notary
Noun

notary (plural notaries)

  1. (legal, especially civil law) A lawyer of noncontentious private civil law who drafts, takes, and records legal instruments for private parties, and provides legal advice, but does not appear in court on clients' behalf.
    • 2007, John Howells, Don Merwin, Choose Mexico for Retirement, 10th edition ISBN 0762753544, page 49:
      Unlike the United States, where a notary public is often a clerk you find working in a bank or real estate office, a Mexican notary has a higher ranking than an ordinary attorney who is not a notary. (In Mexico all notaries are attorneys, but not all attorneys are notaries.)
    • 2007, John Merryman, Rogelio Pérez-Perdomo, The Civil Law Tradition, 3rd edition ISBN 0804768331, page 107:
      Although advocates sometimes get involved in drafting instruments, notaries continue to do most of this work in civil law nations.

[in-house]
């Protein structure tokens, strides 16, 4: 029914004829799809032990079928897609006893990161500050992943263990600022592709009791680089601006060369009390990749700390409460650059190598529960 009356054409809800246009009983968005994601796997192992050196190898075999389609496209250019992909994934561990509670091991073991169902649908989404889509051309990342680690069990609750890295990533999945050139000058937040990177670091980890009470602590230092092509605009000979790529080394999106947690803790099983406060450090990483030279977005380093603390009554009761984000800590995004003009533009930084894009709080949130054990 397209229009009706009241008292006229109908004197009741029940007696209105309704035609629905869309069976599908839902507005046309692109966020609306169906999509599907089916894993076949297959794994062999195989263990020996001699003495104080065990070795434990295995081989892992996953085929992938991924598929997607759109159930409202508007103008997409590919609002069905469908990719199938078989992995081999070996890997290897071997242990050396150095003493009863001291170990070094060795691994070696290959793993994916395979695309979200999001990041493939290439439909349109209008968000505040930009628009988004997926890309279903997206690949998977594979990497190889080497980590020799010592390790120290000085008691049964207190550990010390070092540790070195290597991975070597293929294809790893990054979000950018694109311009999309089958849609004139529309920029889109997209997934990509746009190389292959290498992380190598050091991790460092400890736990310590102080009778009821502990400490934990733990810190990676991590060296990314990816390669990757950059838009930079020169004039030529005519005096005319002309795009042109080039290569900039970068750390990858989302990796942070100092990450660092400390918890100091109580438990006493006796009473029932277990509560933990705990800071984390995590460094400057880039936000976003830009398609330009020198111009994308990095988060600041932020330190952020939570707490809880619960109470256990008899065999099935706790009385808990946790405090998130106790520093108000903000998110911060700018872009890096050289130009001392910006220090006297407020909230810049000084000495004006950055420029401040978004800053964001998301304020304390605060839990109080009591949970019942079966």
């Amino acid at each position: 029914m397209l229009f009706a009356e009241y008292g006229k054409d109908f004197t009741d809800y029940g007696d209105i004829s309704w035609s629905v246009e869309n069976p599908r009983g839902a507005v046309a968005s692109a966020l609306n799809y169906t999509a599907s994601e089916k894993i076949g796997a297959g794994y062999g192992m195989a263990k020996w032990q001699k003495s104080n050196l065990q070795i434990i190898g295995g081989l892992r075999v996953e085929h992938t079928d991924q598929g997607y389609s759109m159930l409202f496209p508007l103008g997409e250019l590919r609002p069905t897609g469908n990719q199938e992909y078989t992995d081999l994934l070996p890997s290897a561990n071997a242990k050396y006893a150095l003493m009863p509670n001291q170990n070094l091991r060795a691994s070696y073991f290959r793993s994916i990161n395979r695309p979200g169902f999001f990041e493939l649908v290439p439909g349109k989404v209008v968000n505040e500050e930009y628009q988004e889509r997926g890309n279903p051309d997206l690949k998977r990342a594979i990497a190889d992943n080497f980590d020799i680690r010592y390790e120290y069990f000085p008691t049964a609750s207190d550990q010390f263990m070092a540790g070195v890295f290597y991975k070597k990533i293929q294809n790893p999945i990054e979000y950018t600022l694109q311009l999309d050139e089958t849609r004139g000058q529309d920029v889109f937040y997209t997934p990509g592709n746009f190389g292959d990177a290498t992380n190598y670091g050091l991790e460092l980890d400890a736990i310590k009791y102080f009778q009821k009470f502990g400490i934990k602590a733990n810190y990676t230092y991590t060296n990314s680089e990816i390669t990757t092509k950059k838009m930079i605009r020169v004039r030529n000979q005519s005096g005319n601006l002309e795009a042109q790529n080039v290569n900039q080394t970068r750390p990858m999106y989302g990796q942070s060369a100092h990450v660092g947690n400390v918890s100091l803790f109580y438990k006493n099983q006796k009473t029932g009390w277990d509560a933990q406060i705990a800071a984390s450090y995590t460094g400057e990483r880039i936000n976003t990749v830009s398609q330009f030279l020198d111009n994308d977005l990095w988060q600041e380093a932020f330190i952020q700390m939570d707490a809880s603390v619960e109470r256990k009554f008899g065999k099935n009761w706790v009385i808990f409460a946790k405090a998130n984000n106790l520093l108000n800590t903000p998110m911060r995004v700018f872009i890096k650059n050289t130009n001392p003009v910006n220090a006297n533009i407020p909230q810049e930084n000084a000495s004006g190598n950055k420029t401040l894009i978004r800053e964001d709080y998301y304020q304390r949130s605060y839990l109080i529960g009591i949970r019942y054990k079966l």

• 2008, Alienation of Church Wealth in Mexico: Social and Economic Aspects, page 63:
      It is not known whether any Puebla residents did go to the capital to bid for properties in their state because in such cases the purchases would have been formalized before a notary in Mexico City, [...]
  2. (common law) A notary public, a legal practitioner who prepares, attests to, and certifies documents, witnesses affidavits, and administers oaths.
  3. (legal, Canada, US) A lay notary public, who serves as an impartial witness to the signing of important documents, but who is not authorised to practise law.
    • 1904, The Bulletin of the Commercial Law League of America, volumes 9–18, page 29:
      The giving of legal advice by notaries and others who are not admitted to practice law is, in its opinion, dangerous to the welfare of the community, because such persons have not demonstrated their capacity [...]
    • 2004, Richard J. Rolwing, My Daily Constitution, volume IV ISBN 146280974X, page 182:
      "In 1961, there was a case Torcaso v. Watkins, in which a public notary in Maryland refused to take the oath, “so help me God,” and the court said he wasn't required to acknowledge God [although] the Maryland law said you were."
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